‘Encouraging start’ to sugar reduction

Public Health England (PHE) last week published the first assessment of progress achieved on the government’s sugar reduction programme, which challenges the UK food industry – retailers, manufacturers, restaurants, cafés and pub chains – to slash 20 per cent of sugar from a range of products by 2020, with a five per cent reduction in the first year.

While the figures fall short of the five per cent target, the assessment reveals a two per cent reduction in both average sugar content and calories in products likely to be consumed in one go, which PHE has called “an encouraging initial start from retailers and manufacturers”, and shows reductions in sugar levels across five of the eight food categories where progress has been measured.

PHE also highlights that the data does not capture some changes to products, as they took effect after the first year cut-off point, and so it “recognises there are more sugar reduction plans from the food industry in the pipeline”.

Duncan Selbie, chief executive at PHE, says, “We have seen some of the food industry make good progress, and they should be commended for this. We also know that further progress is in the pipeline.”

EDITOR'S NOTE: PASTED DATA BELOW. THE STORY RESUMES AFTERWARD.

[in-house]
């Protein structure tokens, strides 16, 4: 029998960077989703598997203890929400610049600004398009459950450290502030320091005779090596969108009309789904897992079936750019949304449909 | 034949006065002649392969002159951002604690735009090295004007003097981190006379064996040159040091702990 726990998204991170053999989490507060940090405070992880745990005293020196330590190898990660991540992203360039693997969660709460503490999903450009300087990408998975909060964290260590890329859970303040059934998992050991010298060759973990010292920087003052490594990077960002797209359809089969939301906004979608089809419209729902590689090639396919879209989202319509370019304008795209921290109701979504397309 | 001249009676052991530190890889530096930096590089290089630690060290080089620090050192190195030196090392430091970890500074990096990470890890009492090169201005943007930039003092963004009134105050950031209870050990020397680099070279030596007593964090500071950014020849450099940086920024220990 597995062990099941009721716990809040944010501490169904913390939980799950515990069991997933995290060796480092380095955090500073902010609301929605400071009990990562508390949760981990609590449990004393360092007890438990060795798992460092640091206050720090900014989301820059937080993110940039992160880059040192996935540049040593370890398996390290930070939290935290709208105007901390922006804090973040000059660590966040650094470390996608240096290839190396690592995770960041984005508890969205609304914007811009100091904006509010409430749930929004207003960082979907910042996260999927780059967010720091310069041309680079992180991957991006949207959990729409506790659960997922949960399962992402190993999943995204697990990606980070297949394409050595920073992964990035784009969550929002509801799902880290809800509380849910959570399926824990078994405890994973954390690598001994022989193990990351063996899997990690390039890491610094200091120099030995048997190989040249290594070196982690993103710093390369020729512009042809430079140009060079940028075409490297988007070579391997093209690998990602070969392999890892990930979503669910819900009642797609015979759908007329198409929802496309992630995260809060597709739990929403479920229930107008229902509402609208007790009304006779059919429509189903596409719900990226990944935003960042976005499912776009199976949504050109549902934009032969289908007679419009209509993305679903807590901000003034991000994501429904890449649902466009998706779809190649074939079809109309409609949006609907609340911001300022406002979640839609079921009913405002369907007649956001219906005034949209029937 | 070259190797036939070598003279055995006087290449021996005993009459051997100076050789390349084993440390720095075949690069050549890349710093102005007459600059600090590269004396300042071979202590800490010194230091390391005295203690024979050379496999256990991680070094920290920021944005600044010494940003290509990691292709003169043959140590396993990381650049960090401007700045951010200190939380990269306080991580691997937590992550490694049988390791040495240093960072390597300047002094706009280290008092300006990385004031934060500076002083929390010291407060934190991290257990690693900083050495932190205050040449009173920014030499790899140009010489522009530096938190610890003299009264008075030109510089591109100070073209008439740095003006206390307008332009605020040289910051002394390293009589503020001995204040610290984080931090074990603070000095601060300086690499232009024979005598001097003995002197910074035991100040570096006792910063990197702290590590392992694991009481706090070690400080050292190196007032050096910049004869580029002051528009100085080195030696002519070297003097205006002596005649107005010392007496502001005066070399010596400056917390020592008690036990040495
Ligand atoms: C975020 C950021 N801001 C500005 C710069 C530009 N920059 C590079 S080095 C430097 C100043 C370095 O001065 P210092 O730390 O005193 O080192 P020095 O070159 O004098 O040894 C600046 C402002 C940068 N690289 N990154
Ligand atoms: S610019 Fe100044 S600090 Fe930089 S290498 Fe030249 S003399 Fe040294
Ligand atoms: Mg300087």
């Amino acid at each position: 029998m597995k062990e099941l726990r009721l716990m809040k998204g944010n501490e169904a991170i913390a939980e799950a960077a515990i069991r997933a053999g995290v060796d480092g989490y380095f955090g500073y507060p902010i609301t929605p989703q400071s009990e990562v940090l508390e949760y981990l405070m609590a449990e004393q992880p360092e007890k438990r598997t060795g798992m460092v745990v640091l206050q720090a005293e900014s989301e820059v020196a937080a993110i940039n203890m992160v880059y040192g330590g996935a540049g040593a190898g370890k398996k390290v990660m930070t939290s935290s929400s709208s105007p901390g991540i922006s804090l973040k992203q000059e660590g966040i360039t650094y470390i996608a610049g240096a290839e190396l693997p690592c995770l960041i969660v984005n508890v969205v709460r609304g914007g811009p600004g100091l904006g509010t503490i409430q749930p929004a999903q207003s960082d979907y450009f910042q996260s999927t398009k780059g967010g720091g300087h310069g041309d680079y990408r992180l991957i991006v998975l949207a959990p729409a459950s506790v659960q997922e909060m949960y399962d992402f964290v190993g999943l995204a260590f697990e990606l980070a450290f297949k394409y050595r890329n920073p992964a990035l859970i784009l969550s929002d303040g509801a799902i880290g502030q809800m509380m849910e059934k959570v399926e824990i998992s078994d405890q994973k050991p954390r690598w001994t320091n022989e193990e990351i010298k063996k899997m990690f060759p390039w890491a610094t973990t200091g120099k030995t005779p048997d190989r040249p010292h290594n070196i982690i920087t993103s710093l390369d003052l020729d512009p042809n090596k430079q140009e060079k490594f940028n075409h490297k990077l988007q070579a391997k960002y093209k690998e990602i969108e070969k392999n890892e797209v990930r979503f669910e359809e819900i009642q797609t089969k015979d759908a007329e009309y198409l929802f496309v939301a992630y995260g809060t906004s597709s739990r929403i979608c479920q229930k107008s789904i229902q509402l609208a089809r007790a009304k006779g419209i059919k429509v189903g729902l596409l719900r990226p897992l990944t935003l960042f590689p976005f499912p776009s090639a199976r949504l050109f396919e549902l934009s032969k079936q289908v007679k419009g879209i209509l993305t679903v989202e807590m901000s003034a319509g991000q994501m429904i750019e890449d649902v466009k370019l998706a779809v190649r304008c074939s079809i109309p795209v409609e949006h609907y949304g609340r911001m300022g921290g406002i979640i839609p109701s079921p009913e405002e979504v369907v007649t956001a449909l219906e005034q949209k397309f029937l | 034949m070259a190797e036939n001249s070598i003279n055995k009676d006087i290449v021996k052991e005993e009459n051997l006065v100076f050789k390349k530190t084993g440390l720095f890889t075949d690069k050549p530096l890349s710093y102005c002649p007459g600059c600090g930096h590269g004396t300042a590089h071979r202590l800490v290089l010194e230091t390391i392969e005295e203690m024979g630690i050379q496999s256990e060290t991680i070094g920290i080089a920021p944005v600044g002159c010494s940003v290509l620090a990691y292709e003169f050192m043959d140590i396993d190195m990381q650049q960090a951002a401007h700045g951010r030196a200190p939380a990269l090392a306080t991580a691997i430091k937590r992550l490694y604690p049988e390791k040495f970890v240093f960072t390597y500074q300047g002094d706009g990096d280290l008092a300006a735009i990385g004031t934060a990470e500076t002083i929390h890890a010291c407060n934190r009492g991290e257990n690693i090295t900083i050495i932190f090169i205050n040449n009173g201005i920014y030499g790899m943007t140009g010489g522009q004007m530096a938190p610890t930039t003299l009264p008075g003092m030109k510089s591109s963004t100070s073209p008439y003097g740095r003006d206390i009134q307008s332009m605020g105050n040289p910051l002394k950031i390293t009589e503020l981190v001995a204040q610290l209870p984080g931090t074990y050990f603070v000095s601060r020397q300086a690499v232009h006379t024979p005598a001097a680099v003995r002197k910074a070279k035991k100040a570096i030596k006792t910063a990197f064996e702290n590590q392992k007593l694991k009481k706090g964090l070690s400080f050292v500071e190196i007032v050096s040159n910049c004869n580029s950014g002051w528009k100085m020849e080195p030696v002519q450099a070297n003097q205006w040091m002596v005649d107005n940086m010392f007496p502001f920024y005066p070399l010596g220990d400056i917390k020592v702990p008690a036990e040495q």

It is encouraging to see evidence of both sugar and calorie reduction, and pleasing that PHE commends industry’s efforts to reformulate to date. Of course, successful reformulation takes time, with the role of sugar going above simply sweetening products; its functional capabilities also impact the likes of texture, appearance, consistency and shelf life. However, as highlighted, further work has since taken place and industry’s efforts are ongoing, so we look forward to the next set of results.

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